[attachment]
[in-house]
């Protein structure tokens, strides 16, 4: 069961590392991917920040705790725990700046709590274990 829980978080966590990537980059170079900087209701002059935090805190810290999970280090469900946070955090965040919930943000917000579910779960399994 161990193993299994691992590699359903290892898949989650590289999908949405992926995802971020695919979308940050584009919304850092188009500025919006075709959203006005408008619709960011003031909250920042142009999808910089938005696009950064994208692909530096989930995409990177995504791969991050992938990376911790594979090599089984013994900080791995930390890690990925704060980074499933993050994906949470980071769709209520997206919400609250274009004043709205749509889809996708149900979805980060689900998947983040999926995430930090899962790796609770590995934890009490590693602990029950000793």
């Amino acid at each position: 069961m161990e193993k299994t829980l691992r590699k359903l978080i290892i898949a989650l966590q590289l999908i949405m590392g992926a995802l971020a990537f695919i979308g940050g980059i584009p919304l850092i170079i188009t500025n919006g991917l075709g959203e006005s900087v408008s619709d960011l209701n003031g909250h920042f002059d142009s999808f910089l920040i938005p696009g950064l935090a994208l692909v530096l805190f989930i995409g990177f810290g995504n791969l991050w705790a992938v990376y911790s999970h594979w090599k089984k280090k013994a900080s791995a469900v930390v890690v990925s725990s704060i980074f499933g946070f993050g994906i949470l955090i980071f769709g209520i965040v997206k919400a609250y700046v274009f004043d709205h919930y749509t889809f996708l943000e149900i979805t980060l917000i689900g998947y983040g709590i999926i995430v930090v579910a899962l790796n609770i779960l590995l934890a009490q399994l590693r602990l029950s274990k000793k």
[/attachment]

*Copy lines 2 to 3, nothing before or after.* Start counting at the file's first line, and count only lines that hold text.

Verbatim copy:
């Protein structure tokens, strides 16, 4: 069961590392991917920040705790725990700046709590274990 829980978080966590990537980059170079900087209701002059935090805190810290999970280090469900946070955090965040919930943000917000579910779960399994 161990193993299994691992590699359903290892898949989650590289999908949405992926995802971020695919979308940050584009919304850092188009500025919006075709959203006005408008619709960011003031909250920042142009999808910089938005696009950064994208692909530096989930995409990177995504791969991050992938990376911790594979090599089984013994900080791995930390890690990925704060980074499933993050994906949470980071769709209520997206919400609250274009004043709205749509889809996708149900979805980060689900998947983040999926995430930090899962790796609770590995934890009490590693602990029950000793």
């Amino acid at each position: 069961m161990e193993k299994t829980l691992r590699k359903l978080i290892i898949a989650l966590q590289l999908i949405m590392g992926a995802l971020a990537f695919i979308g940050g980059i584009p919304l850092i170079i188009t500025n919006g991917l075709g959203e006005s900087v408008s619709d960011l209701n003031g909250h920042f002059d142009s999808f910089l920040i938005p696009g950064l935090a994208l692909v530096l805190f989930i995409g990177f810290g995504n791969l991050w705790a992938v990376y911790s999970h594979w090599k089984k280090k013994a900080s791995a469900v930390v890690v990925s725990s704060i980074f499933g946070f993050g994906i949470l955090i980071f769709g209520i965040v997206k919400a609250y700046v274009f004043d709205h919930y749509t889809f996708l943000e149900i979805t980060l917000i689900g998947y983040g709590i999926i995430v930090v579910a899962l790796n609770i779960l590995l934890a009490q399994l590693r602990l029950s274990k000793k």